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Why is Atrial Fibrillation a Problem?

You may have heard or read that atrial fibrillation is benign. That's not true.

By not getting enough oxygen to the body, afib can lead to heart and valve diseases, sleep apnea, and chronic fatigue. In addition, atrial fibrillation can lead to two potentially life-threatening conditions, congestive heart failure and stroke. It needs to be treated seriously.

Congestive Heart Failure

Congestive heart failure results when your heart is overworked. The erratic electrical impulses that cause atrial fibrillation make the heart work too hard, and it becomes enlarged, ineffective, weak, and unable to pump oxygenated blood throughout the body and to the organs. Atrial fibrillation wears your heart out.

Detection of congestive heart failure is difficult. While weakness, fatigue, and shortness of breath may be symptoms of a heart attack, they may also be signs that you have congestive heart failure. By the time you recognize the symptoms, your heart is damaged. If you have any of these symptoms, talk with your doctor.

Congestive heart failure is particularly severe in afib patients with other significant heart problems, such as valve disease. The good news is that congestive heart failure can be repaired through a heart transplant.

Stroke

A stroke, the number three killer, is like a heart attack, but in the brain, which is why they are sometimes called "brain attacks."

A stroke happens as a result of atrial fibrillation because afib causes blood to pool in the atria and form clots, which then break loose, block the arteries, and deprive the brain of oxygen. A stroke can cause blindness, difficulty walking and talking, paralysis, permanent disability, or death, and is very serious in that the damage can't be repaired.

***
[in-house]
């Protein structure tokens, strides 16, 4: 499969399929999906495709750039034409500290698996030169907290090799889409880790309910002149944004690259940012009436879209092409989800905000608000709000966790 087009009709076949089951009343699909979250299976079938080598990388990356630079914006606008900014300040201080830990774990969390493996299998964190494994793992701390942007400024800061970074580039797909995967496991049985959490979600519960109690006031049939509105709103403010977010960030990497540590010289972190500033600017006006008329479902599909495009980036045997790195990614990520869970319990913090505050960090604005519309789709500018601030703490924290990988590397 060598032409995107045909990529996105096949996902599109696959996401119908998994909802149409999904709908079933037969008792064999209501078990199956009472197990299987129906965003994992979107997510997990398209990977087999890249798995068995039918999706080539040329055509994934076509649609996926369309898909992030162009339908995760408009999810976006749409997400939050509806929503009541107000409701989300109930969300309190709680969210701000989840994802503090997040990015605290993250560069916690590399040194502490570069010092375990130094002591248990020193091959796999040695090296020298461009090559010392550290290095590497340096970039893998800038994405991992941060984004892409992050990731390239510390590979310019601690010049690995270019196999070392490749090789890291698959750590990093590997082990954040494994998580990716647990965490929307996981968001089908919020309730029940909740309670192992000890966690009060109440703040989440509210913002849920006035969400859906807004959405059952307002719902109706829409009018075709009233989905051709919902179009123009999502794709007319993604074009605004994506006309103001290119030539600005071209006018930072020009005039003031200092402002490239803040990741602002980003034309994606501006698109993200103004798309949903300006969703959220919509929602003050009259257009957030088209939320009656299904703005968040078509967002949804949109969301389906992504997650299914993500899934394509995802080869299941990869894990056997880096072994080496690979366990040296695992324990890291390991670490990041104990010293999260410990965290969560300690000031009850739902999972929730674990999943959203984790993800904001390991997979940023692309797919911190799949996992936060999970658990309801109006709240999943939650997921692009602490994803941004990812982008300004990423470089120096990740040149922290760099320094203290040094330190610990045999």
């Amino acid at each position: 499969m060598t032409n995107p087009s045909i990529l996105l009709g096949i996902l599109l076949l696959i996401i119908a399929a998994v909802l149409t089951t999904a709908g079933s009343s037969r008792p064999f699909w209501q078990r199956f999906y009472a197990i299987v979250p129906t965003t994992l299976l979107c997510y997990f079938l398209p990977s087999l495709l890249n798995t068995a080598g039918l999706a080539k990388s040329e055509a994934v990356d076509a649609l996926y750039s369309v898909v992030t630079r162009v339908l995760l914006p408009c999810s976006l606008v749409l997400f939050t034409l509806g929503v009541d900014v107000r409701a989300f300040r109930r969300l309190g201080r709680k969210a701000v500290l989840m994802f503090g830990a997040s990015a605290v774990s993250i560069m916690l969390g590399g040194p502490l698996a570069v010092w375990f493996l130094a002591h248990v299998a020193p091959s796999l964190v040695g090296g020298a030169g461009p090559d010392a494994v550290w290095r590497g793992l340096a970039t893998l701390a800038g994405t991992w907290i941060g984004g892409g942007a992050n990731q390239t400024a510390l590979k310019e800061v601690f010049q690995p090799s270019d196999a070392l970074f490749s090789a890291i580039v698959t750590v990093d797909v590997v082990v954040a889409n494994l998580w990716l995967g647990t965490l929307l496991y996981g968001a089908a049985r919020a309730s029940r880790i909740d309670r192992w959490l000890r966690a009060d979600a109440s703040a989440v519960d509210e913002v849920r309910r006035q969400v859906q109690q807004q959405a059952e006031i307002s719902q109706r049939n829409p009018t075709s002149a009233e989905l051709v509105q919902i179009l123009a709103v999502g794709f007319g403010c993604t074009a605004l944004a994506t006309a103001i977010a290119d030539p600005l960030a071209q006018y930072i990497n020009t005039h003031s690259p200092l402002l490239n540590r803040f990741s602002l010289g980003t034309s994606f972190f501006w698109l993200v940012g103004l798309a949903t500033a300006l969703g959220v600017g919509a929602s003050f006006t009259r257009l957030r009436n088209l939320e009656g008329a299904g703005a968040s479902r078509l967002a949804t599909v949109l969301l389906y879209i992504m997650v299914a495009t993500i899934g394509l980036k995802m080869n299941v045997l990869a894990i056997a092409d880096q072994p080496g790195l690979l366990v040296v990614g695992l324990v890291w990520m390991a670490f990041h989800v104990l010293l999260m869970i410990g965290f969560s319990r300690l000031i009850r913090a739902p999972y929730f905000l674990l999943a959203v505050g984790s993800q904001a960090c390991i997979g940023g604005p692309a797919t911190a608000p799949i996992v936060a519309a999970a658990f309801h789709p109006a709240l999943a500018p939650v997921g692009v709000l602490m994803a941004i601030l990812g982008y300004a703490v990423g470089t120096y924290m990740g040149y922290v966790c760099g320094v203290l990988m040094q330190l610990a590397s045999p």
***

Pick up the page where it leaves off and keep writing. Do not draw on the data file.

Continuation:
If you have atrial fibrillation, your odds of avoiding stroke aren't that good — atrial fibrillation increases your risk five-fold, and about one-third of atrial fibrillation patients will actually have a stroke. And your risk increases even further if you have other stroke risks, such as heart disease, high blood pressure, obesity, smoking, high cholesterol, or excessive fat intake. If you get enough physical activity, your stroke risk decreases, but atrial fibrillation often leaves you weak and without the stamina for physical activity.

For more information, see Stroke Risks from Afib, Stroke Warning Signs, or Stroke Risk Factors.

Take Control of Your Atrial Fibrillation

Knowing these facts is scary, but it also means that you know how seriously to take the management of your atrial fibrillation. Your doctor needs to know your medical history and your lifestyle to determine how to best manage your atrial fibrillation. By educating yourself and understanding your atrial fibrillation, you can better partner with your doctor in managing it.

Last Modified 12/23/2008

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